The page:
A history of Queensland Police and LGBTIQA+ Queenslanders

lgbtiqa+ queenslanders queensland police
Corrupt Commissioner Terry Lewis

The historical relationship between the Queensland Police and LGBTIQA+ Queenslanders got off to a bad start in the colonial era. From there, it went downhill. Even in the late twentieth century when public attitudes to LGBTIQA+ people improved and law reform loomed on the horizon, Queensland police continued to mistreat people because of their identity or sexual orientation.

QNews offers an extensive, but far from comprehensive, history of what LGBTIQA+ Queenslanders endured at the hands of local law enforcement.

The bad start was to be expected. Queensland’s colonial government tasked police with enforcing inherited British laws against male-on-male sex.

But beyond that, police also enjoyed a wide extrajudicial remit to keep social order. The authorities expected the constabulary to maintain the social status quo. Thus, individuals who did not conform to prevailing social norms often suffered extrajudicial punishment at the hands of police. Off-the-record persecution including violence against LGBTIQA+ people occurred from the colonial era up until recent times.

Magistrates also indulged in what we might term creative sentencing.

James Moore

In 1895, cops arrested 23-year-old James Moore for wearing female clothing in Stanley Street, South Brisbane. Cross-dressing was not illegal. At the time, the young Earl of Yarmouth performed ‘skirt dances’ in some of Australia’s most prestigious venues. Pantomime dames wowed family crowds every Christmas, while male minstrels blacked up for ‘mammy’ songs. Respected community members dragged up to perform comedy roles at charity concerts from Cooktown in the north to Stanthorpe in the south.

But James Moore did not have an ‘excuse’ for his female attire. He wore it because he wanted to. The magistrate inflicted a fine of £1 or seven days in the cells for ‘disorderly conduct’, a catch-all offence perfect for punishing otherwise legal acts the police considered offensive.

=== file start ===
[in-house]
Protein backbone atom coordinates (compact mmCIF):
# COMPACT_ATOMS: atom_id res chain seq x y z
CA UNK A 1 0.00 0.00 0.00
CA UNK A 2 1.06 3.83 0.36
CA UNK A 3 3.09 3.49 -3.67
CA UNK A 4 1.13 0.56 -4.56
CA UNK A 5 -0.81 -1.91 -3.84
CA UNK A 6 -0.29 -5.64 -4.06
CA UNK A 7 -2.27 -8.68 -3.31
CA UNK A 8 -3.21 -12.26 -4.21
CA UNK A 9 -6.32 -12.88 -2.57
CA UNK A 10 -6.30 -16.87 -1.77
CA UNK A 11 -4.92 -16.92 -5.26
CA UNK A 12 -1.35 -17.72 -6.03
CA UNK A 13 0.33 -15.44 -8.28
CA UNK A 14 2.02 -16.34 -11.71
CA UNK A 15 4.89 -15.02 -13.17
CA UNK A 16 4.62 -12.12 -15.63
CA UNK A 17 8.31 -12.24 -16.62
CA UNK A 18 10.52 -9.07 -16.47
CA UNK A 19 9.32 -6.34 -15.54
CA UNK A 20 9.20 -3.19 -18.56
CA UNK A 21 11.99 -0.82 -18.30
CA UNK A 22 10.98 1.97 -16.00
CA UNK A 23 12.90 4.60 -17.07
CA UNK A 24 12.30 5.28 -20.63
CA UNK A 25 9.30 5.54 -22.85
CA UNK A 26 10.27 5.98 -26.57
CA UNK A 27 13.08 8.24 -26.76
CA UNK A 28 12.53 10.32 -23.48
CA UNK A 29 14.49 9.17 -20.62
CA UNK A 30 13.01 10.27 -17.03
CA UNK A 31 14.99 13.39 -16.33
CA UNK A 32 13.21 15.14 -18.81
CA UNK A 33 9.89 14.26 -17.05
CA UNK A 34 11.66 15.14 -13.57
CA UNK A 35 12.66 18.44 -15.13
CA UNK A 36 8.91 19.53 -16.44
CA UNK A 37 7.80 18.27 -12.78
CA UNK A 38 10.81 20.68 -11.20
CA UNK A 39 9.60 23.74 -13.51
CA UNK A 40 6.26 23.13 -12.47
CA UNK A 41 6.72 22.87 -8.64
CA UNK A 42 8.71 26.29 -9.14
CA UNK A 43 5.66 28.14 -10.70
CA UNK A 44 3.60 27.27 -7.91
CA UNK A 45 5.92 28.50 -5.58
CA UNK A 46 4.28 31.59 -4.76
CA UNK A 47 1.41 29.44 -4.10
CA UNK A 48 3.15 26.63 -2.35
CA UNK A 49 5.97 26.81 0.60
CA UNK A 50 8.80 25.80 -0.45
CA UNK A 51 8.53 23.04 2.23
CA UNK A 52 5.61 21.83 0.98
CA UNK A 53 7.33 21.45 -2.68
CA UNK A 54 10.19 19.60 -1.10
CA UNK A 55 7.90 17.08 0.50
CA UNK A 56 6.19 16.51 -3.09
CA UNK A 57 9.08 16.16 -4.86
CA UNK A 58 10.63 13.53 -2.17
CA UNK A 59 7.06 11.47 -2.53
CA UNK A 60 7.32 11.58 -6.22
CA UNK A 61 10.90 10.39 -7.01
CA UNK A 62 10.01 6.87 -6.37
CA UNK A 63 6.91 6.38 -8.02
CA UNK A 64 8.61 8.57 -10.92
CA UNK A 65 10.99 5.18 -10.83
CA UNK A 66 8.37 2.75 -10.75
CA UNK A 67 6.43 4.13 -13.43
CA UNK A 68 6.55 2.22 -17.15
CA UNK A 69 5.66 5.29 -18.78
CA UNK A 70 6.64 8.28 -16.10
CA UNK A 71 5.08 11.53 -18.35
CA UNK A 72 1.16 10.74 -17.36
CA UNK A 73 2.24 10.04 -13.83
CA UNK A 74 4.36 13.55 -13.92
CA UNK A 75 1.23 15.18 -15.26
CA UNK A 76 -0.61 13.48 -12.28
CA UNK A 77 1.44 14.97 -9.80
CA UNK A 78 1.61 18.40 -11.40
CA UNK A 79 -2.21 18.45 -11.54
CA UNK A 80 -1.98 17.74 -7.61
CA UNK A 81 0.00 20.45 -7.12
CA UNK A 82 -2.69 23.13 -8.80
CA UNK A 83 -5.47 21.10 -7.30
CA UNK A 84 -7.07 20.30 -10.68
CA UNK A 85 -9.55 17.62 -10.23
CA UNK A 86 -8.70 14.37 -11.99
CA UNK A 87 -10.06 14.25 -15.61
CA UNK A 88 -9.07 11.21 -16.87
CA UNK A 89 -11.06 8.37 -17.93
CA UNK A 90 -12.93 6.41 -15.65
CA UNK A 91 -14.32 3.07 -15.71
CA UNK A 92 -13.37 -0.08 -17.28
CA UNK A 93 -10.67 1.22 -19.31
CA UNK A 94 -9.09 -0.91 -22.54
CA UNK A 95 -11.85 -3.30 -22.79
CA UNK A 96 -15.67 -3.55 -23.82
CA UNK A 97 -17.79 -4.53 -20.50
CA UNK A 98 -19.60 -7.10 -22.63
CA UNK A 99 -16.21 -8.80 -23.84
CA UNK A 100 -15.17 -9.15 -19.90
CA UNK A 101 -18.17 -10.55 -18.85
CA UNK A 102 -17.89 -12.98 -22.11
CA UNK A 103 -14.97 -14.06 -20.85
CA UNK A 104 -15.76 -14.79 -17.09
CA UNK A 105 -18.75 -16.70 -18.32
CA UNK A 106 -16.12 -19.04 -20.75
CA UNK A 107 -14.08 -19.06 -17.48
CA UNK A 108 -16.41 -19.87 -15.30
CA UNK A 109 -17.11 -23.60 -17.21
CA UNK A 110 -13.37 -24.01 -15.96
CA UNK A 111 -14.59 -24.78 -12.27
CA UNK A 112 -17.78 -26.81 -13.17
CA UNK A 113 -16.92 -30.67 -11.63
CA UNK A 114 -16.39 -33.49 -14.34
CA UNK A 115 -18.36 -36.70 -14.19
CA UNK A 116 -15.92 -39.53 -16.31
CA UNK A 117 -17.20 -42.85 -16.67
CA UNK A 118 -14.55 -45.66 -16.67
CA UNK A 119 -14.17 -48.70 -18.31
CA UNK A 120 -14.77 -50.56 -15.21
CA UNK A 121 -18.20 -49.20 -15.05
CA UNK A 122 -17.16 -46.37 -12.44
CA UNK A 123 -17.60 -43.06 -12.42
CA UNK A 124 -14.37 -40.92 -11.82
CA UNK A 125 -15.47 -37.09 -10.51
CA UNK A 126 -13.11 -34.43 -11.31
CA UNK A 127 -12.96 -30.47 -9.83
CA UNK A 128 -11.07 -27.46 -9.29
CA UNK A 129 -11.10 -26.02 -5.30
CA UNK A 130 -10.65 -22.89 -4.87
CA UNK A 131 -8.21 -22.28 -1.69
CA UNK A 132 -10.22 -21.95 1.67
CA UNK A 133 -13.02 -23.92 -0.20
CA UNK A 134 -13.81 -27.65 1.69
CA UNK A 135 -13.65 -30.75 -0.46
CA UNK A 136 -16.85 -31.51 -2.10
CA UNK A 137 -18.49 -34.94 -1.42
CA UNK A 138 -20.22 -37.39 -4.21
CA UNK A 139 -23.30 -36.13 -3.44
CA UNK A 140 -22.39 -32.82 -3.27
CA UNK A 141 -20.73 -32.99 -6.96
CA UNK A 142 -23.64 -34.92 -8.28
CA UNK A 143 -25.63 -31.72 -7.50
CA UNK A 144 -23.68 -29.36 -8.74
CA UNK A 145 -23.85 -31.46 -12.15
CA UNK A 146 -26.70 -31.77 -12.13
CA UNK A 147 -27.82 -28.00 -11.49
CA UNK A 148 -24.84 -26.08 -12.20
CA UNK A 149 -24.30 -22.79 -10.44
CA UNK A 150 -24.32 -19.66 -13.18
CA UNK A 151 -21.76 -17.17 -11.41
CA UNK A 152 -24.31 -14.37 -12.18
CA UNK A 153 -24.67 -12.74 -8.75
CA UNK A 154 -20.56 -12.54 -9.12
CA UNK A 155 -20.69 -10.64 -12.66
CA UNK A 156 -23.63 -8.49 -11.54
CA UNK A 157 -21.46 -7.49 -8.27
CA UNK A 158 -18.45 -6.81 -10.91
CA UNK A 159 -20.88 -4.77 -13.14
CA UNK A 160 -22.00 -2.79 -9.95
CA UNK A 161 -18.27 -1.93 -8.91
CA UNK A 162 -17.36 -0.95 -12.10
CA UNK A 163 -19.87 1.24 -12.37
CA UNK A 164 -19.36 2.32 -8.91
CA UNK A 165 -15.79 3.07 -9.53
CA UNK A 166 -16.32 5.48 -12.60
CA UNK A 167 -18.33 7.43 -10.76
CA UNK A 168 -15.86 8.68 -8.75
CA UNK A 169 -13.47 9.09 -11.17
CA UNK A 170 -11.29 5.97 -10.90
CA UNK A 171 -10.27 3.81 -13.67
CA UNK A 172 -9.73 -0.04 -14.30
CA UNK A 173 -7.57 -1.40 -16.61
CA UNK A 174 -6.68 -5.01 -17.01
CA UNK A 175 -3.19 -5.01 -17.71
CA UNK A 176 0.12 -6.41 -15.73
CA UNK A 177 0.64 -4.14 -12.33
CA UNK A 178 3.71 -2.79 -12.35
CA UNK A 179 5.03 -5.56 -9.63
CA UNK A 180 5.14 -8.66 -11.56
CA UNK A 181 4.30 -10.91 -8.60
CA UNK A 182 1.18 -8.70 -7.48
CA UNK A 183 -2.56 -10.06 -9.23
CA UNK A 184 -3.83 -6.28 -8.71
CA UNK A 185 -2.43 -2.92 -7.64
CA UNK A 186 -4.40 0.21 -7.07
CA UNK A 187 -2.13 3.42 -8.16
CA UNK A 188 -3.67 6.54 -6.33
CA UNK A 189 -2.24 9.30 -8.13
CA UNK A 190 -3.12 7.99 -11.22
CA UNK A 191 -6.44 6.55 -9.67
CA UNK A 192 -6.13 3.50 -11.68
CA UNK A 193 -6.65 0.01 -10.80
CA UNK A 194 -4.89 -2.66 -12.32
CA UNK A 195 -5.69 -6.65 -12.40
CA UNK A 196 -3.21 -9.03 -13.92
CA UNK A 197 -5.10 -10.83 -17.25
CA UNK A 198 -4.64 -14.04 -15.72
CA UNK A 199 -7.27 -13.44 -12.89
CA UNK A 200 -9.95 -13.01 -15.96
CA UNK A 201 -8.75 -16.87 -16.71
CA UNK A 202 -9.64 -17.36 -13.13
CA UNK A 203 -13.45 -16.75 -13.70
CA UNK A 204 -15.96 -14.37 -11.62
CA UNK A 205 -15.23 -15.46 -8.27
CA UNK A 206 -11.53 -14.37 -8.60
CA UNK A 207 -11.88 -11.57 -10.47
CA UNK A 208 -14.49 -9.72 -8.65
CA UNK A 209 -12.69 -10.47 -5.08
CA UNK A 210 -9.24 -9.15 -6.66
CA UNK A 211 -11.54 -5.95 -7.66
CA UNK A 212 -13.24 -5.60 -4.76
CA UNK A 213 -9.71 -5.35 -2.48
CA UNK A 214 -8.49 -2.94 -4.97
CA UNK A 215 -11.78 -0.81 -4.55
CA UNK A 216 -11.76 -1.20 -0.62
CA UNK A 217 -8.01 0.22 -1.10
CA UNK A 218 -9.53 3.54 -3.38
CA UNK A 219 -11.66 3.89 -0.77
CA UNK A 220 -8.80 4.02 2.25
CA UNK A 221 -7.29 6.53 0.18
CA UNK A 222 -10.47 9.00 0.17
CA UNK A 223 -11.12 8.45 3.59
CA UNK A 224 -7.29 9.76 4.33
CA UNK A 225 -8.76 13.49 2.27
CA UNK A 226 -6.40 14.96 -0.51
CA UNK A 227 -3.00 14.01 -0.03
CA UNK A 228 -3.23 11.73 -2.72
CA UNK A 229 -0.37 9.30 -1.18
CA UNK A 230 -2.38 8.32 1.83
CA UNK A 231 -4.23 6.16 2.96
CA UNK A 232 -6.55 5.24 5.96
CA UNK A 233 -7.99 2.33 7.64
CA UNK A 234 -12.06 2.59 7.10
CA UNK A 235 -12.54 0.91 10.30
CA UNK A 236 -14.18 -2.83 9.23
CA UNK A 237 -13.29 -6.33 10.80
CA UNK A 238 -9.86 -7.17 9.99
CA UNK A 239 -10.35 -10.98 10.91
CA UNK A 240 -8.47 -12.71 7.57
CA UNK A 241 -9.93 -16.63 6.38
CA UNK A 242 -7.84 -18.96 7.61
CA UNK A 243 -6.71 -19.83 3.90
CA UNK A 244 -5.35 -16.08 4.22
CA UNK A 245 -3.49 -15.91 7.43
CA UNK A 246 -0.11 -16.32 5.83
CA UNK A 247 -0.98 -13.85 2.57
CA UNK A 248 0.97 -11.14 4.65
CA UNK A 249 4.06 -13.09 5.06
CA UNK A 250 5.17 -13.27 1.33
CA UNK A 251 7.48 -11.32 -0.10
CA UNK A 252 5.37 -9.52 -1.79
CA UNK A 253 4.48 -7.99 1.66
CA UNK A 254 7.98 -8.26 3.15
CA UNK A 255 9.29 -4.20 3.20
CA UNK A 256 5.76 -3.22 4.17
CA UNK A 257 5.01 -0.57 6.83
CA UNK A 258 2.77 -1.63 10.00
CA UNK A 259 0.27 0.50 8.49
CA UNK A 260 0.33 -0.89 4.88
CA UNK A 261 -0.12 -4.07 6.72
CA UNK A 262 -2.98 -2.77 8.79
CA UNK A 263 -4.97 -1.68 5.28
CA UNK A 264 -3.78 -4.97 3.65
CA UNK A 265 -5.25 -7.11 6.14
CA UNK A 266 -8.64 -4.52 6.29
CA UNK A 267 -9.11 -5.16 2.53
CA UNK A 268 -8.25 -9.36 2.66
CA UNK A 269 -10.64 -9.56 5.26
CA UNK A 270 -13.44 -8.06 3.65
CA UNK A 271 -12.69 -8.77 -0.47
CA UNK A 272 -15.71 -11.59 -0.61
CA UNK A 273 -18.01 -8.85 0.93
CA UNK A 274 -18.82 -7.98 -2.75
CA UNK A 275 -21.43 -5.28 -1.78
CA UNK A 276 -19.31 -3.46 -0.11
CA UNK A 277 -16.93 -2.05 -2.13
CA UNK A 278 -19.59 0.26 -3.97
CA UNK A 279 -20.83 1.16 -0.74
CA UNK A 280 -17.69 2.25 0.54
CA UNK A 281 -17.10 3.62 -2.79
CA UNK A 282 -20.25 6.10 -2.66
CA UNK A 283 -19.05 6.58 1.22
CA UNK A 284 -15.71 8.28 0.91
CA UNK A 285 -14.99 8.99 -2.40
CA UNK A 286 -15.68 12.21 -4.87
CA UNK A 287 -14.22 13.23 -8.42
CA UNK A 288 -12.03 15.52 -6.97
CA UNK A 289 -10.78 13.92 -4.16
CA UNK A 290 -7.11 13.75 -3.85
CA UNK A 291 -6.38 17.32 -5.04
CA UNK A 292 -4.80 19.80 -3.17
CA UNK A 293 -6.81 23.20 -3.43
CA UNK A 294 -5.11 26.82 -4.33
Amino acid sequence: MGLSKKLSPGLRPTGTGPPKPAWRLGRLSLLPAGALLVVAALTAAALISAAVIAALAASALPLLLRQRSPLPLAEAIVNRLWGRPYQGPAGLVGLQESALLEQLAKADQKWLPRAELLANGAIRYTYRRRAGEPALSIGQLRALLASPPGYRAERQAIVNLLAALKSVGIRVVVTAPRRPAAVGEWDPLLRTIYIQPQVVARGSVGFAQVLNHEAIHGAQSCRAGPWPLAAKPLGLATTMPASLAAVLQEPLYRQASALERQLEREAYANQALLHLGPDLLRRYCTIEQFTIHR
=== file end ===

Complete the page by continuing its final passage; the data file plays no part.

Local police magistrates presided over the bulk of legal proceedings in colonial Queensland. Many did so with no formal legal training. Police Magistrate W R O Hill boasted in his memoir of relying on his ‘common sense’ in deciding judgements. Not, as common sense would dictate, common law.

The latitude allowing creative sentencing meant magistrates not infrequently forewent sentencing in return for ‘offenders’ agreeing to leave town immediately. The perfect remedy for ‘undesirables’.

Private, consenting, adult sex acts

The human animal traditionally aspires to privacy for sexual activity. Queensland law insists on it. Gay or bisexual men, liable during most of the state’s history to 14 years’ imprisonment for a single act of consensual adult anal sex, certainly attempted to avoid the public gaze.

So, cops intent on prosecuting victimless ‘crime’ often went to extraordinary lengths to catch ‘perpetrators’.

In 1870, Detective Dyer rounded up a civilian posse in the middle of the night to trail Jack Boyd and Bill Reily along the Townsville Strand. When he caught sight of Jack’s shiny white arse bobbing up and down among the rocks, he raced up and grabbed Jack by the dick mid-stroke. He needed proof of penetration and allegedly obtained a ‘greasy and wet’ handful of exactly that. Jack copped three years. However, the judge considered the younger bottom as more likely to repent and let Bill off with a year.

Cobb’s Camp

In 1877, Constable Black snuck through the night and caught Samuel Howell and Ah Yung mid-coitus at Cobb’s Camp,  a Cobb & Co staging post on the Sunshine Coast. Judge Lilley, whose statue adorns the Brisbane CBD, sentenced the two men to four years each with hard labour for a private, consenting, adult sex act.

Queensland police carried on in a similar manner following federation. However, private, consenting, adult sex acts never seemed an institutional priority. Most prosecutions occurred after police stumbled across a sex act in a public place. Some, certainly the Jack Boyd case, resulted from increased scrutiny accorded a particular person because of an individual copper’s personal vendetta.


Institutional police corruption took root in the ranks of the Queensland Police in the 1950s.

To be clear, the institution was always corrupt.

The Queensland Police Force had its beginnings in the Native Police, a paramilitary organisation established to control the Indigenous population. Under the euphemism of dispersals, the murderous militia conducted widespread, indiscriminate, extrajudicial killings of First Nations people.

Describing the massacres as dispersals allowed politicians and the populace to ignore the brutal reality. As the Cooktown Courier noted, the orthodox method of dispersal occurred via ‘swift, leaden messengers’ — bullets. The Cairns Post advised, “the word ‘dispersed’ as applied in some quarters to the blacks, does not convey altogether the same meaning as gathered from Webster’s dictionary.”

Throughout the early twentieth century, police corruption remained small-scale and disorganised. In 1947, for example, a drunk detective sergeant assaulted an art student at Brisbane’s Pink Elephant Cafe, a well-known gay hangout. He then bashed a customer who came to the young man’s aid. It appears the detective was after pay-offs from the cafe – a stand-over racket. However, publicity around the case drove the venue out of business.

Terry Lewis

In the 1950s, police corruption in Queensland began to become organised under officers like future commissioners Frank Bischof and Terry Lewis.